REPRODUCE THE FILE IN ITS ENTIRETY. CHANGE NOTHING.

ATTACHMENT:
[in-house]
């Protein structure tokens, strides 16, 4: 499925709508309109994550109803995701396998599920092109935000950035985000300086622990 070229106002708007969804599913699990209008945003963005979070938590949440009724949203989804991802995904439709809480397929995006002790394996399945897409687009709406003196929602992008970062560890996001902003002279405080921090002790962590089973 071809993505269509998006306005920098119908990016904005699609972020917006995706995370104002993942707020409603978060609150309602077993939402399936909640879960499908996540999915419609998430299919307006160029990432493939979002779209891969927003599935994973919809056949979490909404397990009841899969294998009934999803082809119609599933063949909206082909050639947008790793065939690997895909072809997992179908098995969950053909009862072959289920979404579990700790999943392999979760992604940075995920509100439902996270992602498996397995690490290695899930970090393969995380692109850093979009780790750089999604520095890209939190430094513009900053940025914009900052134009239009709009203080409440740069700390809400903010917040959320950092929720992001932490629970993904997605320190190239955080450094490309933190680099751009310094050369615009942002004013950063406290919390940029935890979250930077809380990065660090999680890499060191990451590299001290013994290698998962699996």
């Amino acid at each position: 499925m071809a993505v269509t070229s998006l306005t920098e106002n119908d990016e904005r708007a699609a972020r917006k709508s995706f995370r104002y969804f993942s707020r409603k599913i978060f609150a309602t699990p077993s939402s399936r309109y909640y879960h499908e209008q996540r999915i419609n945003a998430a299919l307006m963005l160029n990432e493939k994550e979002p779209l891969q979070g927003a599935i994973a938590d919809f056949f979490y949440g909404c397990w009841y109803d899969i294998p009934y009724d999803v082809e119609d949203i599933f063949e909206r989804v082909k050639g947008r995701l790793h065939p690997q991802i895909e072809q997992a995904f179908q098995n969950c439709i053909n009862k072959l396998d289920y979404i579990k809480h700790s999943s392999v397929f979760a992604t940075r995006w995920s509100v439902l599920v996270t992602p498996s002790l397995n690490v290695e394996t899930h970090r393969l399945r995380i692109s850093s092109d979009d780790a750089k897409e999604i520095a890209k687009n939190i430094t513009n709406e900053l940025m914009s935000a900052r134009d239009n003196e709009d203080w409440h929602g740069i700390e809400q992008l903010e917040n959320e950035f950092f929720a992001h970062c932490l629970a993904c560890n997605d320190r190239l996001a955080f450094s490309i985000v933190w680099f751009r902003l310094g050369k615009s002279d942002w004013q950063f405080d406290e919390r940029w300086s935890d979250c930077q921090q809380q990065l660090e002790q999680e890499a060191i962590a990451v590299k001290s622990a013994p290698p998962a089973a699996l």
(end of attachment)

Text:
[in-house]
């Protein structure tokens, strides 16, 4: 499925709508309109994550109803995701396998599920092109935000950035985000300086622990 070229106002708007969804599913699990209008945003963005979070938590949440009724949203989804991802995904439709809480397929995006002790394996399945897409687009709406003196929602992008970062560890996001902003002279405080921090002790962590089973 071809993505269509998006306005920098119908990016904005699609972020917006995706995370104002993942707020409603978060609150309602077993939402399936909640879960499908996540999915419609998430299919307006160029990432493939979002779209891969927003599935994973919809056949979490909404397990009841899969294998009934999803082809119609599933063949909206082909050639947008790793065939690997895909072809997992179908098995969950053909009862072959289920979404579990700790999943392999979760992604940075995920509100439902996270992602498996397995690490290695899930970090393969995380692109850093979009780790750089999604520095890209939190430094513009900053940025914009900052134009239009709009203080409440740069700390809400903010917040959320950092929720992001932490629970993904997605320190190239955080450094490309933190680099751009310094050369615009942002004013950063406290919390940029935890979250930077809380990065660090999680890499060191990451590299001290013994290698998962699996």
């Amino acid at each position: 499925m071809a993505v269509t070229s998006l306005t920098e106002n119908d990016e904005r708007a699609a972020r917006k709508s995706f995370r104002y969804f993942s707020r409603k599913i978060f609150a309602t699990p077993s939402s399936r309109y909640y879960h499908e209008q996540r999915i419609n945003a998430a299919l307006m963005l160029n990432e493939k994550e979002p779209l891969q979070g927003a599935i994973a938590d919809f056949f979490y949440g909404c397990w009841y109803d899969i294998p009934y009724d999803v082809e119609d949203i599933f063949e909206r989804v082909k050639g947008r995701l790793h065939p690997q991802i895909e072809q997992a995904f179908q098995n969950c439709i053909n009862k072959l396998d289920y979404i579990k809480h700790s999943s392999v397929f979760a992604t940075r995006w995920s509100v439902l599920v996270t992602p498996s002790l397995n690490v290695e394996t899930h970090r393969l399945r995380i692109s850093s092109d979009d780790a750089k897409e999604i520095a890209k687009n939190i430094t513009n709406e900053l940025m914009s935000a900052r134009d239009n003196e709009d203080w409440h929602g740069i700390e809400q992008l903010e917040n959320e950035f950092f929720a992001h970062c932490l629970a993904c560890n997605d320190r190239l996001a955080f450094s490309i985000v933190w680099f751009r902003l310094g050369k615009s002279d942002w004013q950063f405080d406290e919390r940029w300086s935890d979250c930077q921090q809380q990065l660090e002790q999680e890499a060191i962590a990451v590299k001290s622990a013994p290698p998962a089973a699996l």